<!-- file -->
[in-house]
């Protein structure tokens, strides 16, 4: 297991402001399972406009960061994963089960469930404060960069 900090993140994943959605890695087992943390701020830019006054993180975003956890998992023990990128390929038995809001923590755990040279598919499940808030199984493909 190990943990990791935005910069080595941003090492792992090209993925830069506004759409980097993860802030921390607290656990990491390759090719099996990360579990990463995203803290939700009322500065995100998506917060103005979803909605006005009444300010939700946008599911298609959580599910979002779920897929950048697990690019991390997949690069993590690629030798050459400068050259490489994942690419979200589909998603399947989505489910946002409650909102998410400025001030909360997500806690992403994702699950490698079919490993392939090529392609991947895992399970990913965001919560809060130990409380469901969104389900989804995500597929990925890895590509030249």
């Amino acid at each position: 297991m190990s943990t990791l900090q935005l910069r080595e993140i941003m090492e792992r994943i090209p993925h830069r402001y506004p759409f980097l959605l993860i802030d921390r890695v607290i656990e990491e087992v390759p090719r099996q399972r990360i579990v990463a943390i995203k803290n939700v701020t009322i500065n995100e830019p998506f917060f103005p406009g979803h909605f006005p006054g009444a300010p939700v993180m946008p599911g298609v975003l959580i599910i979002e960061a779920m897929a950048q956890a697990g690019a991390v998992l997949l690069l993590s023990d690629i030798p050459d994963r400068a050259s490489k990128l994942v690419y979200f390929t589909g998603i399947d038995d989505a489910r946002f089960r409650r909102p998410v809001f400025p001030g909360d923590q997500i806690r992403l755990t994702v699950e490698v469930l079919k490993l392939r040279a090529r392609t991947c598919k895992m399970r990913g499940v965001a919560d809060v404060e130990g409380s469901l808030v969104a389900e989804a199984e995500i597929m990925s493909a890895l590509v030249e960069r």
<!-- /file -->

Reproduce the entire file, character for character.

[in-house]
């Protein structure tokens, strides 16, 4: 297991402001399972406009960061994963089960469930404060960069 900090993140994943959605890695087992943390701020830019006054993180975003956890998992023990990128390929038995809001923590755990040279598919499940808030199984493909 190990943990990791935005910069080595941003090492792992090209993925830069506004759409980097993860802030921390607290656990990491390759090719099996990360579990990463995203803290939700009322500065995100998506917060103005979803909605006005009444300010939700946008599911298609959580599910979002779920897929950048697990690019991390997949690069993590690629030798050459400068050259490489994942690419979200589909998603399947989505489910946002409650909102998410400025001030909360997500806690992403994702699950490698079919490993392939090529392609991947895992399970990913965001919560809060130990409380469901969104389900989804995500597929990925890895590509030249």
């Amino acid at each position: 297991m190990s943990t990791l900090q935005l910069r080595e993140i941003m090492e792992r994943i090209p993925h830069r402001y506004p759409f980097l959605l993860i802030d921390r890695v607290i656990e990491e087992v390759p090719r099996q399972r990360i579990v990463a943390i995203k803290n939700v701020t009322i500065n995100e830019p998506f917060f103005p406009g979803h909605f006005p006054g009444a300010p939700v993180m946008p599911g298609v975003l959580i599910i979002e960061a779920m897929a950048q956890a697990g690019a991390v998992l997949l690069l993590s023990d690629i030798p050459d994963r400068a050259s490489k990128l994942v690419y979200f390929t589909g998603i399947d038995d989505a489910r946002f089960r409650r909102p998410v809001f400025p001030g909360d923590q997500i806690r992403l755990t994702v699950e490698v469930l079919k490993l392939r040279a090529r392609t991947c598919k895992m399970r990913g499940v965001a919560d809060v404060e130990g409380s469901l808030v969104a389900e989804a199984e995500i597929m990925s493909a890895l590509v030249e960069r």